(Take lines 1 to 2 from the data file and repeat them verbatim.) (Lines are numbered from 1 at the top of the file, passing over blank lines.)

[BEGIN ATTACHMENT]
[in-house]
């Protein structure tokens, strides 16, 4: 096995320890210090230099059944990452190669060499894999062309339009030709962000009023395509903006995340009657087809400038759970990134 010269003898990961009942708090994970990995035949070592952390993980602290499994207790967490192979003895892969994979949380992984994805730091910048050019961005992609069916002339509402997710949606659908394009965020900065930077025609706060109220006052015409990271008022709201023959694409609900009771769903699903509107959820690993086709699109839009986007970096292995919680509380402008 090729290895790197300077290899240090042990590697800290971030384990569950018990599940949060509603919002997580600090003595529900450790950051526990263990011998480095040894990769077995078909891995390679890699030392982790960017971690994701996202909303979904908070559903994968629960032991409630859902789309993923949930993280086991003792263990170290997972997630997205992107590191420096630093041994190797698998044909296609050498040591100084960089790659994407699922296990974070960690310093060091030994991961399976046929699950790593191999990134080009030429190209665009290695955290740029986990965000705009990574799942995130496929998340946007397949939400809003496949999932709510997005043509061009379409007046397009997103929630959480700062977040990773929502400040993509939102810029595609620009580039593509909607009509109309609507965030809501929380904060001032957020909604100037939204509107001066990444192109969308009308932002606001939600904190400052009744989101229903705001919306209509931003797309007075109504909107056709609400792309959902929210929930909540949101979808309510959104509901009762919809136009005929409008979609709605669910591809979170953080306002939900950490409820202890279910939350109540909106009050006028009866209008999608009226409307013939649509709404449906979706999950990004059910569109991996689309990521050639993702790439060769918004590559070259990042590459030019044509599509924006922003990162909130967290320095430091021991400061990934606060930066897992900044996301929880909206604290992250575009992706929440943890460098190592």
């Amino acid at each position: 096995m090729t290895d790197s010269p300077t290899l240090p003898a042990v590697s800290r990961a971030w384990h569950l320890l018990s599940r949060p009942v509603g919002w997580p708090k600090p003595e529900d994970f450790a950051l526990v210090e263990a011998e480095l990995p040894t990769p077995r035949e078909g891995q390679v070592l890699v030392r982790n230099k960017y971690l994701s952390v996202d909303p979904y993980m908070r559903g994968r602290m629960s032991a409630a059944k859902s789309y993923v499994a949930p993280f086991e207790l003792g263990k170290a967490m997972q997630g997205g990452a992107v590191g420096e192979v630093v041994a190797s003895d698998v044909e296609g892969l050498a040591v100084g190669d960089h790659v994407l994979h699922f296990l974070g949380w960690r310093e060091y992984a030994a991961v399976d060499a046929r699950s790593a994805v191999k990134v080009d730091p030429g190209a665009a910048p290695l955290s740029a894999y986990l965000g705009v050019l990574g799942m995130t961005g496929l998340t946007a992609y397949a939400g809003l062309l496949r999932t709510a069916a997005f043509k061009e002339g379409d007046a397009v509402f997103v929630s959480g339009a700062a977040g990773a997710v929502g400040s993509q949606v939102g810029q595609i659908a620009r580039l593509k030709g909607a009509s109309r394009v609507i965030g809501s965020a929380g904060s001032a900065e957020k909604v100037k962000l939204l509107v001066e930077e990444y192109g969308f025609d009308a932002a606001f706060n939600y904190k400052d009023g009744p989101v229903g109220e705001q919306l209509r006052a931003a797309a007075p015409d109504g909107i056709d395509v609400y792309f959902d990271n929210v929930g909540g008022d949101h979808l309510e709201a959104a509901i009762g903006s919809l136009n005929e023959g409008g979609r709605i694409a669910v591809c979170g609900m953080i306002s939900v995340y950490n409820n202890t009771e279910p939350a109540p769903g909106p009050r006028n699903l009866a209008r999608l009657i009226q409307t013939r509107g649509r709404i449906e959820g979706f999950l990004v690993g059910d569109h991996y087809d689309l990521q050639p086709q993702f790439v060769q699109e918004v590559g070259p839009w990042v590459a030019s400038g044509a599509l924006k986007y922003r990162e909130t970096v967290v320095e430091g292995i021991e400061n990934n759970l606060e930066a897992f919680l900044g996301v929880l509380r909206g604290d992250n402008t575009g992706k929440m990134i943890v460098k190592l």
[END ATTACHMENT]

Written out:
[in-house]
């Protein structure tokens, strides 16, 4: 096995320890210090230099059944990452190669060499894999062309339009030709962000009023395509903006995340009657087809400038759970990134 010269003898990961009942708090994970990995035949070592952390993980602290499994207790967490192979003895892969994979949380992984994805730091910048050019961005992609069916002339509402997710949606659908394009965020900065930077025609706060109220006052015409990271008022709201023959694409609900009771769903699903509107959820690993086709699109839009986007970096292995919680509380402008 090729290895790197300077290899240090042990590697800290971030384990569950018990599940949060509603919002997580600090003595529900450790950051526990263990011998480095040894990769077995078909891995390679890699030392982790960017971690994701996202909303979904908070559903994968629960032991409630859902789309993923949930993280086991003792263990170290997972997630997205992107590191420096630093041994190797698998044909296609050498040591100084960089790659994407699922296990974070960690310093060091030994991961399976046929699950790593191999990134080009030429190209665009290695955290740029986990965000705009990574799942995130496929998340946007397949939400809003496949999932709510997005043509061009379409007046397009997103929630959480700062977040990773929502400040993509939102810029595609620009580039593509909607009509109309609507965030809501929380904060001032957020909604100037939204509107001066990444192109969308009308932002606001939600904190400052009744989101229903705001919306209509931003797309007075109504909107056709609400792309959902929210929930909540949101979808309510959104509901009762919809136009005929409008979609709605669910591809979170953080306002939900950490409820202890279910939350109540909106009050006028009866209008999608009226409307013939649509709404449906979706999950990004059910569109991996689309990521050639993702790439060769918004590559070259990042590459030019044509599509924006922003990162909130967290320095430091021991400061990934606060930066897992900044996301929880909206604290992250575009992706929440943890460098190592």